UFC 220: Less than five years after making his professional mixed martial arts debut, Francis Ngannou is set to step into the Octagon in the main event of UFC 220 and challenge Stipe Miocic for the heavyweight title.
He’ll do so as the betting favorite and coming off one of the most hellacious knockouts in the organization’s history — a clubbing left hand that separated Alistair Overeem’s soul from his body and left “The Demolition Man” demolished on the canvas. It was the kind of performance that can transform a formidable challenger into someone seemingly destined to claim championship gold.
But if you know anything about the 31-year-old’s path to fighting on the biggest stage in the sport for the most important title in the organization. you know that his seismic knockout of Overeem and impending date with Miocic are just two more steps towards a dream that took root in childhood and remains the driving force behind the imposing knockout artist.
“This is not something that I woke up some day and just started thinking about it,” Ngannou said about his championship aspirations and rapid ascension in the UFC, speaking with Sporting News. “I grew up with it. It was something that lived in me.
“I grew up with it and I really believed it, so I (did think it would happen this quickly),” he added. “I can’t know why and I can’t be precise, but when you have a dream, you can dream close to the reality.”
The dream to be heavyweight champion is what led him to depart his native Cameroon for France and fueled him as he walked the streets of Paris looking for a gym — any gym — where he could start working towards making his dream come true.
It’s what prompted him to seek out a different gym when he grew frustrated with is initial destination remaining closed on holidays and weekends, eventually leading him to the MMA Factory, where he met his current head coach Fernand Lopez.
That dream is also what prompted another major life decision last year, as Ngannou opted to relocate to Las Vegas and begin training out of the brand-new UFC Performance Institute, a state-of-the-art one-stop shop housing all the equipment, instructors and assistance an athlete needs to sharpen their skills and prepare to step into the cage.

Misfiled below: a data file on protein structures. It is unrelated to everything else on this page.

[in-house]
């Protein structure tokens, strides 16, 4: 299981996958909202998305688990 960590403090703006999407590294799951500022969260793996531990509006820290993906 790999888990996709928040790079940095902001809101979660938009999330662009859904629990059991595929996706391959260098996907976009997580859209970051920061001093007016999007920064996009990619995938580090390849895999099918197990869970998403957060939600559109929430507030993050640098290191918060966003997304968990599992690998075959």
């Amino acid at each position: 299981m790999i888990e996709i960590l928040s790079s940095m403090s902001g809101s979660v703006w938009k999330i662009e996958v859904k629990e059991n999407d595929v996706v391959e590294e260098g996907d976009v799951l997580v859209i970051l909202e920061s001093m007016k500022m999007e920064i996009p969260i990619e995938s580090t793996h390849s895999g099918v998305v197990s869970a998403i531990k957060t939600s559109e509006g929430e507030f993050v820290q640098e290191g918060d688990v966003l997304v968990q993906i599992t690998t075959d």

Each one of those steps helped lead Ngannou to where he is today — on the precipice of becoming a major star in the UFC and just a handful of hours away from competing for the UFC heavyweight title.
“The last year helped me to build this year,” said Ngannou, who is a perfect 6-0 in the Octagon and sports an 11-1 record overall. “This year is going to help build the next year and the next year going to build the other one.
“That’s how life works, so every single month, every single year of my life has been important because every year, I have to make a decision to make things better and get close to where I am now.”
Part of what makes Ngannou such a compelling figure is that despite rocketing up the heavyweight rankings and landing opposite Miocic on Saturday night, his ceiling as a fighter and the depth of his skill remain question marks.
His last two opponents — Overeem and former heavyweight champion Andrei Arlovski — have made the mistake of standing with the cement-fisted juggernaut and paid for it dearly, falling in under two minutes as Ngannou connected with the type of power that makes comparisons to a young Mike Tyson seem apt.
While there have been flashes of secondary skills to compliment his enormous power, the truth is that “The Predator” hasn’t needed to turn to other weapons in his arsenal or been forced to show off other facets of his game because up to this point, he’s made it look pretty damn easy.